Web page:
Expand title description text
Frequency: Weekly Pages: 60 Publisher: New Scientist Ltd Edition: Mar 12 2022

OverDrive Magazine

  • Release date: March 10, 2022

Formats

OverDrive Magazine

subjects

Science

Languages

English

New Scientist covers the latest developments in science and technology that will impact your world. New Scientist employs and commissions the best writers in their fields from all over the world. Our editorial team provide cutting-edge news, award-winning features and reports, written in concise and clear language that puts discoveries and advances in the context of everyday life today and in the future.

Elsewhere on New Scientist

A note from the chief subeditor

Humanity under the lens • Our understanding of the cosmos is a marvel, but we must also ponder our future in it

New Scientist

Omicron hits Hong Kong • Covid-19 cases are soaring among largely unvaccinated older groups and hospitals are overwhelmed, reports Michael Le Page

Will bitcoin help or hinder Ukraine? • With access to traditional banking services in Ukraine disrupted, cryptocurrencies can help people there access money – but the same is true in Russia, finds Matthew Sparkes

Special brain cells may signal when to start a new memory

Amazon rainforest nears tipping point to savannah

Mouse pups born from unfertilised eggs through genetic manipulation

Half of people in US have diminished IQ due to leaded petrol

Geese may have been the first birds to be domesticated

Quantum dot diet makes silkworms fluorescent

Field notes Keadby 2, Lincolnshire, UK • The UK’s last gas power plant As many people question the UK’s reliance on gas power, Adam Vaughan visits what is likely to be the last conventional plant in the country as it transitions to net zero

Code designed to protect against quantum hackers is ‘useless’

Easter Islanders relied on freshwater springs under sea

Our closest black hole is actually one star eating another

How a rodent’s fear shapes the rainforest

Bonobo infants get stressed out by the arrival of a younger sibling

Robotic ships could inspect undersea cables and drills

Ambitious global treaty agreed to tackle plastic pollution

Blue wings give dragonfly stealth capabilities

Clues to purpose of Stonehenge • The monument may have been a calendar – and now we know how it could have worked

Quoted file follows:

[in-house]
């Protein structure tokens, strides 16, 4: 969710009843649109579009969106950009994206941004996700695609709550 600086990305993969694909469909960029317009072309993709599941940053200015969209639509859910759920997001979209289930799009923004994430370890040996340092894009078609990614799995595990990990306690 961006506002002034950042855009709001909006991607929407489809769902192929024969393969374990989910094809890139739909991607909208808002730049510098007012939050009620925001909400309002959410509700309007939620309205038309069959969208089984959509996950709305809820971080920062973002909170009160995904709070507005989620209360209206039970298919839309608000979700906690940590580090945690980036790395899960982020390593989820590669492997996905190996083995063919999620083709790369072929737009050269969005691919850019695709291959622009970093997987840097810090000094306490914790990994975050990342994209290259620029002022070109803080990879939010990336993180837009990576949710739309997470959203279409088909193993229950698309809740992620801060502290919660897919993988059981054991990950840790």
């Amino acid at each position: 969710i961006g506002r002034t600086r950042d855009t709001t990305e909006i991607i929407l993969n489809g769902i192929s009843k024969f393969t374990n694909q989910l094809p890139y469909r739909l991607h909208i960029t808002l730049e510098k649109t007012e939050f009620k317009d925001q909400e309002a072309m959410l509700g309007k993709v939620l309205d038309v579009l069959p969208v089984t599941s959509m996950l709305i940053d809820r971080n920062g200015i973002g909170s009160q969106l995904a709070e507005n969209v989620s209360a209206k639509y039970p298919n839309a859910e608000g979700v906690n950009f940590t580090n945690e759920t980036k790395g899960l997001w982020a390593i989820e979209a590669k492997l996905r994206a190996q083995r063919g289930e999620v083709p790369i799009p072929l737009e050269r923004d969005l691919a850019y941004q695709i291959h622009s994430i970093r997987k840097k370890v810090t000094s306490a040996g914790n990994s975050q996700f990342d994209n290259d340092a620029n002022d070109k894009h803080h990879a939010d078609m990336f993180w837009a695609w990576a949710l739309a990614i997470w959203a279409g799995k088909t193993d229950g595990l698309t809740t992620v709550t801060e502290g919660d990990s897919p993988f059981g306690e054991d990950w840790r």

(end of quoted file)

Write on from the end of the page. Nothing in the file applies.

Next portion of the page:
Laser-like beams of waves from storms pound distant coasts

Plants may have conquered land thanks to microbe DNA

Booming sea life left geological signature

Profile of blood fats flags disease risks

Really brief

Mas rover may be near ancient ocean

Desert solar panels adapted to extract water from the air

Giant duck-billed dino took a tumble

Wildly wrong • Victorian ideals have perpetuated a myth of the passive female of the species. Promiscuity is a winning maternal strategy, says Lucy Cooke

#brainbooster • To err is fruitful Making deliberate mistakes is a surprising but effective way to improve your performance in many unexpected areas of life, writes David Robson

Botany 101

Your letters

Birds of a feather • It may seem as if we have little in common, but humans are more like avians than you think, says Simon Ings

Total recall • An emotional tale of a man’s reprieve from dementia explores what we forget and why, finds Jon O’Brien

Don’t miss

The sci-fi column • Prisoners of geography Three new science-fiction books grapple with the strangeness of uncharted terrain and ponder whether people make maps to guide the way or to hide the truth, finds Sally Adee

Battle of the mid-life bulge • It is a myth that extra belly fat in middle age is due to a slowing metabolism. So what does cause the dreaded spread and what can we do about it, asks Sara Novak

Blame your hormones?

Muscle vs fat

Evolution’s urban hothouse • City life is increasingly...


Expand title description text